Bin Laden doctor languishes in jail
PESHAWAR — Five years after his fake vaccination programme helped the CIA track and kill Osama bin Laden, Pakistani doctor Shakeel Afridi languishes in jail, abandoned by the US, say supporters, in its bid to smooth troubled relations with Islamabad.
Afridi, believed to be in his mid-50s, has no access to a lawyer and his appeal against a 23-year prison sentence has stalled.
“I have no hope of meeting him...no expectation for justice,” said his elder brother Jamil.
The former senior surgeon lives in solitary confinement in a small room, according to his lawyer, able to see his immediate family no more than six times a year.
Afridi’s role in one of the most famous assassinations of recent decades is murky.
Details of how he was found by the Central Intelligence Agency are unclear...pakistani reports suggest officials at Save the Children acted as go-betweens, though the charity denies involvement.
What is known is that Afridi’s job was to run a fake Hepatitis C vaccination programme with the aim of obtaining genetic samples from Abbottabad, a garrison city and home to the Pakistan military academy, the country’s answer to West Point.
It was there that al-qaeda chief bin Laden and his family had set up home in the mid-2000s, under the noses — and some say protection — of senior Pakistani military officers.
In the darkness of 2 May 2011, two helicopters full of elite Navy Seals touched down inside the compound.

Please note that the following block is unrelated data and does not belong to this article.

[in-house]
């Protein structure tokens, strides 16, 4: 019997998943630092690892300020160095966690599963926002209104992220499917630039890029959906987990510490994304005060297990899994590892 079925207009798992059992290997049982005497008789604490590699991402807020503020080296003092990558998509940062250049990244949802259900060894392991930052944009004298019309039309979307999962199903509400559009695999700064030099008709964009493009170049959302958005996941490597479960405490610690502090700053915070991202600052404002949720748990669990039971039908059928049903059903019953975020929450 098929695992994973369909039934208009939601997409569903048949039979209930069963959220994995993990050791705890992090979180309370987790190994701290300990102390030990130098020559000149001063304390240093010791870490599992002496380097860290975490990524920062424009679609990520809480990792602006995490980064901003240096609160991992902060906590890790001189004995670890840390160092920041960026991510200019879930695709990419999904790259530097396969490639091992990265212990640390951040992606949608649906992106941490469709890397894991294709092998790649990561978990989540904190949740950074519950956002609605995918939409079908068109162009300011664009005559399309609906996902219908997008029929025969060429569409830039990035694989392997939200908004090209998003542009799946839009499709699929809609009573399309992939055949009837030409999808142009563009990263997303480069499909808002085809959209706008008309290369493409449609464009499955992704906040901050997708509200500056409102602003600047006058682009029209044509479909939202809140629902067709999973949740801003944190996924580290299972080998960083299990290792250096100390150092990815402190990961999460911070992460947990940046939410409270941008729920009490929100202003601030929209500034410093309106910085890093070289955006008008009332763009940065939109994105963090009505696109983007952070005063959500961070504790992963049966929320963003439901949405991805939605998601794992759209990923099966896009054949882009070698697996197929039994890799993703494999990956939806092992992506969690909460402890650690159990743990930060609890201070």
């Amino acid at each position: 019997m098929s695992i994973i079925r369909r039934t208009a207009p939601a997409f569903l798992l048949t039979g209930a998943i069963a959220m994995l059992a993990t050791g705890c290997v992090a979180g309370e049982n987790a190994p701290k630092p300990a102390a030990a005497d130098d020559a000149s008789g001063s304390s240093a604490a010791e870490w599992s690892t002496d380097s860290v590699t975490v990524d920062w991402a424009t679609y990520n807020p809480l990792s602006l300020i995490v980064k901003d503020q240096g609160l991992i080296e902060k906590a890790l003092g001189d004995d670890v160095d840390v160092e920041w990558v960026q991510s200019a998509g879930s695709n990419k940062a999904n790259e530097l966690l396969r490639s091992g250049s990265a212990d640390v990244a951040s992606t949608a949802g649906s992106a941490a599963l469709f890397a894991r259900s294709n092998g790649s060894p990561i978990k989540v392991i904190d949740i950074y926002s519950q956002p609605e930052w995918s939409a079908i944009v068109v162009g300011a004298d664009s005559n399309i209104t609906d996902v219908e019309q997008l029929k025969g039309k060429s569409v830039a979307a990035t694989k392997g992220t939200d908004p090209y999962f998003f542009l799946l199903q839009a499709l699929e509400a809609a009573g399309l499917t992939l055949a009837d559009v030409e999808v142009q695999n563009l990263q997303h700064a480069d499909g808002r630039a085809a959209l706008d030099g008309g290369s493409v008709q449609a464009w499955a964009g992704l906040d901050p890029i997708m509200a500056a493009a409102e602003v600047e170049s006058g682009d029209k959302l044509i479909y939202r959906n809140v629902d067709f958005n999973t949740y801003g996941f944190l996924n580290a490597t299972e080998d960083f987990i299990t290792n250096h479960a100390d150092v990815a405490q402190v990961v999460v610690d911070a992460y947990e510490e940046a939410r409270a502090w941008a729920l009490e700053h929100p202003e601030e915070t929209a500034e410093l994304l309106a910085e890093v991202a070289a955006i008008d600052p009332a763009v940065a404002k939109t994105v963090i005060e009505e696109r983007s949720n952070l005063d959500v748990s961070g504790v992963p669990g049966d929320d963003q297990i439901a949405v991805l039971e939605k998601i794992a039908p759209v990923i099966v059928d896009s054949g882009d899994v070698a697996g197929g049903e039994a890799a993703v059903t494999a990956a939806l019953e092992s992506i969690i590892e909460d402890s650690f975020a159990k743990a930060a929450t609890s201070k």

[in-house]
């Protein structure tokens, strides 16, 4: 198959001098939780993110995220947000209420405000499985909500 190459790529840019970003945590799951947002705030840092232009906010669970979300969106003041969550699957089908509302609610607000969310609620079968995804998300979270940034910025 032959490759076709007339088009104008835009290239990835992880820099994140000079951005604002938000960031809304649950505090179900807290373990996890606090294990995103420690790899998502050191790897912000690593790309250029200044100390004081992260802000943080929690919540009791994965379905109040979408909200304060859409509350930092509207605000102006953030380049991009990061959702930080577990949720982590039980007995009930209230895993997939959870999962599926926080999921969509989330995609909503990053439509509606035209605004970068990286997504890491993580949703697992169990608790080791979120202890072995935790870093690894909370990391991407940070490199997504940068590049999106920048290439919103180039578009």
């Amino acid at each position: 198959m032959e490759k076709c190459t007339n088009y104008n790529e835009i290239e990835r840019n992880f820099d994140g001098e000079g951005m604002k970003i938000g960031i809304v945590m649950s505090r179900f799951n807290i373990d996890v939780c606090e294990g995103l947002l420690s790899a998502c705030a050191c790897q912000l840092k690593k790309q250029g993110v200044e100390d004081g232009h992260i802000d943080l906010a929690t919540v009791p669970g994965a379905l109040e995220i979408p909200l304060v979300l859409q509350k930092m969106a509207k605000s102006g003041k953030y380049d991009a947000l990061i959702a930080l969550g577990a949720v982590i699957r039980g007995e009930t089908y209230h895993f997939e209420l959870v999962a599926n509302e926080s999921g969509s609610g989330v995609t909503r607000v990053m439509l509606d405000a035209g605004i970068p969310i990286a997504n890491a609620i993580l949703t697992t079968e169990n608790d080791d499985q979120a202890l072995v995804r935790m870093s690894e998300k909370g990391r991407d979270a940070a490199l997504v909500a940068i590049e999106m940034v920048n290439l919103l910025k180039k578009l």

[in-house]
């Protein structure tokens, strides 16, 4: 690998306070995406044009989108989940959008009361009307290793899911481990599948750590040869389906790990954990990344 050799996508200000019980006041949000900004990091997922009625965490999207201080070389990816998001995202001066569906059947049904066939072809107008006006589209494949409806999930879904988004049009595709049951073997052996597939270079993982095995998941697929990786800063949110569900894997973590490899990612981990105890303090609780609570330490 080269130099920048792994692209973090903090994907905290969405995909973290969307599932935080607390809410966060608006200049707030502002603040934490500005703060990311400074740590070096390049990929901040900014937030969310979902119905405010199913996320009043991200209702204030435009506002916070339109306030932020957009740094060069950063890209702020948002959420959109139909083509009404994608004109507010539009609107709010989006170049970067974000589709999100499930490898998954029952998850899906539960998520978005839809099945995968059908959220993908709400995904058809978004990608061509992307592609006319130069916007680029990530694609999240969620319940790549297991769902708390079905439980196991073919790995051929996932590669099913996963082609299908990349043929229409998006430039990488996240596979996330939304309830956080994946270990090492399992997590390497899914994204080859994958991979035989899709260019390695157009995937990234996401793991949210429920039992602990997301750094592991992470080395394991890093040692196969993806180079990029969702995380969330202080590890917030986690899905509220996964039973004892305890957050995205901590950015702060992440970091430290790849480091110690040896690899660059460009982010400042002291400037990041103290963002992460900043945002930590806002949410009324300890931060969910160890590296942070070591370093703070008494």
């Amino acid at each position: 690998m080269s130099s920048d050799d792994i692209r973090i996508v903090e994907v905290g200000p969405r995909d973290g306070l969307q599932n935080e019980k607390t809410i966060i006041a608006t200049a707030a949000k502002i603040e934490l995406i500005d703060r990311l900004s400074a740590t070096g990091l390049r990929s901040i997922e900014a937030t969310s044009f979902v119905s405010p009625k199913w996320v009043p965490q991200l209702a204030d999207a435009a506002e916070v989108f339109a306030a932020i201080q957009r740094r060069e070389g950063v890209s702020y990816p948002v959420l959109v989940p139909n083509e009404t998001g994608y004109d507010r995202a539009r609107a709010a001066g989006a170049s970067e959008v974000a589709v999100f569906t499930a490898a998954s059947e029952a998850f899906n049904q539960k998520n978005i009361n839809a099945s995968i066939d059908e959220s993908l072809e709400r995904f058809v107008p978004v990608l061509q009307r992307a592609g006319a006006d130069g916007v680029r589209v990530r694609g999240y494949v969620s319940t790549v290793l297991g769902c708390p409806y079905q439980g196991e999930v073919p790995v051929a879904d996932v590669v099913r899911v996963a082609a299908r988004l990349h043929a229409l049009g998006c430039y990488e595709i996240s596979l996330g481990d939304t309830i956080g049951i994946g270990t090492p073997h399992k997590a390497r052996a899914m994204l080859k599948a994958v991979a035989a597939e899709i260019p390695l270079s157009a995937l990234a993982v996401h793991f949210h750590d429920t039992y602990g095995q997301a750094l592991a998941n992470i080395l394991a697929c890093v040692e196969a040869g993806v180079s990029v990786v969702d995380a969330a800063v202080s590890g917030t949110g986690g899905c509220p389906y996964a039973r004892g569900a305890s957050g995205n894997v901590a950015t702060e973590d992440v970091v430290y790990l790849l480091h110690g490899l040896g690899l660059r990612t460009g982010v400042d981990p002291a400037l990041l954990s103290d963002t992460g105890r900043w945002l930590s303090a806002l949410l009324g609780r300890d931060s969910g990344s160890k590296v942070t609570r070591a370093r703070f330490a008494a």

In a dramatic raid just 1km from the military academy, they fought their way in and surprised the terror mastermind.
They shot him in the head and fled with his body, abandoning a damaged Black Hawk helicopter.
The killing was a huge success for US President Barack Obama, whose country was profoundly scarred by the attacks on New York and Washington in September 2001.
It decapitated al-qaeda, badly hampering the organisation’s ability to carry out further atrocities.
But it drove a wedge between Islamabad and Washington, with lingering suspicions that the Pakistanis had for years been covering up the whereabouts of one the world’s most wanted men.
Weeks after the raid, Afridi was arrested and thrown in jail, accused of having ties to militants...a charge he has always denied.
Commentators believe Pakistan opted to punish Afridi in this way, rather than try him for treason — aiding a foreign power — because that would have entailed a public trial that would have thrown the spotlight on Islamabad’s role in harbouring bin Laden.
A furious US senate committee voted to cut aid to Islamabad by $33m — $1m for each year of his original sentence. The sentence was later cut by 10 years. Meanwhile, President Obama says he hopes that in his last moments, bin Laden realised Americans had not forgotten about 9/11.
In an interview with CNN broadcast on Monday, Obama marked the anniversary of what many see as one of his presidency’s greatest achievements: ending the long hunt for the illusive Saudi-born Al-qaeda boss.
“Hopefully, at that moment, he understood that the American people hadn’t forgotten some 3 000 people he killed,” Obama said.
Obama discussed his decision to carry out the raid despite imperfect intelligence.
“It was clear to me that this was going to be our best chance to get bin Laden,” Obama said.
“If in fact we did not take the action, that he might slip away and [it] might be years before he resurfaced.
“We knew it was going to cause some significant blowback within Pakistan and if it wasn’t bin Laden, the costs would outweigh the benefits,” the president continued.
“Having weighed all that, I thought about the 9/11 families and their continuing pain and sense that it was important for us to bring him to justice.”
Obama leaves office in January 2017, with Al-qaeda significantly diminished by drone strikes and somewhat eclipsed by its offshoot, the so-called Islamic State group. — AFP
Osama bin Laden.